Let us first understand, what is a structure? : A structure (building, bridges & towers) is a system which carries and/or transmits loads which are static like the gravity loads or dynamic like the loads due to earthquakes, wind or tsunamis. Just like humans reacting to any external force/ pressure exerted onto them, a structure also reacts by deforming under static loads and vibrating under dynamic loads and this peculiar behavior of the structure is known as structural response.

A typical structure is designed based on material science (which helps to determine limit states, global and local plasticity of materials like steel or concrete) , mathematics (helps to calculate displacement, acceleration & velocity of the system) and mechanics (helps to ascertain equilibrium and stability ). The results from amalgamation of these fields helps the designers to ensure structural safety and serviceability under expected loads.

Limitations of traditional design : The traditional approach has chained the structures to an inherently small material damping, fixed ductility and total dependence on stiffness to resist loads. The ever-changing environmental excitations has placed questions on resilience of modern structures and there will be a time when conventionally designed structures will no longer be able to provide life safety.

What is a smart structure and why it overcomes the limitation of traditional design? : Smart structures on the other-hand exhibit smart materials and adaptive systems that can automatically adjust themselves to improbable environmental changes. A smart structure has the ability to sense any change in the environment or system, diagnose any problem at critical locations, store and process measured data, and command appropriate action to improve system performance and to preserve structural integrity, safety, and serviceability.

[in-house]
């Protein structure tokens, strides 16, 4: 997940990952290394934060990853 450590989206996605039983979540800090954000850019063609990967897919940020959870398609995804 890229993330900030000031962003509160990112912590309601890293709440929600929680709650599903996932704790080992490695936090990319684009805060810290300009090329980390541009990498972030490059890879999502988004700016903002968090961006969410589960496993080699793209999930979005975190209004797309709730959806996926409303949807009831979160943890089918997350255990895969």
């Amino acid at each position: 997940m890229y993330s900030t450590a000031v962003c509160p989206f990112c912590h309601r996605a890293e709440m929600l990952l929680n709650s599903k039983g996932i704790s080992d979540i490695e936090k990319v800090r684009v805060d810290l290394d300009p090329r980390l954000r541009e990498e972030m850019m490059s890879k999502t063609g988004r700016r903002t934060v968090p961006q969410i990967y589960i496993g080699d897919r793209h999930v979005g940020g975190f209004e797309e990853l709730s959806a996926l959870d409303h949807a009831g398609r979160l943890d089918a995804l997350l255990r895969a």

Relationship between structural response and devices that make the structure “smart” (MATH ALERT) :

We’ll try to over-simplify our structure by assuming it to be an inverted pendulum (single degree of freedom system) which is acted upon by force P due to earthquake which is sinusoidal in nature and where the excitation frequency θ is function of time t.

Now don’t be scared by this mathematical equation , it is just to give you an idea about how even a known scalable applied force could provide us a response which looks a bit complicated, although to mathematicians and structural engineers this is a trivial problem.

In real world, the earthquake forces are arbitrary and identifying the behavior of the structure under those circumstances becomes arduous. Nevertheless, a bunch of these complicated equations provide the basis for following important conclusions about how structural seismic response of a structure could be reduced. The response is reduced by –

  1. Reducing the magnitude of earthquake excitation,
  2. Increasing the damping ratio ζ (which means that increasing the measure of how oscillations in a system decay after a disturbance),
  3. Enlarging the difference between natural frequency ωn of the system and the excitation frequency θ.

These conclusions are realized by smart structures through the following mechanisms:

• Base-isolation systems that cut off the energy transmission of earthquake ground motions to the structure.

• Control devices or systems that apply a control force to serve as an extra damping mechanism by means of devices such as mass dampers/drivers, tendons, or bracings.

• Control devices or systems that utilize the energy absorption capability of materials by viscosity and/or nonlinear characteristics, such as yielding.

• Control devices or systems that distance the natural period of the structure from the predominant frequency of earthquake ground motions.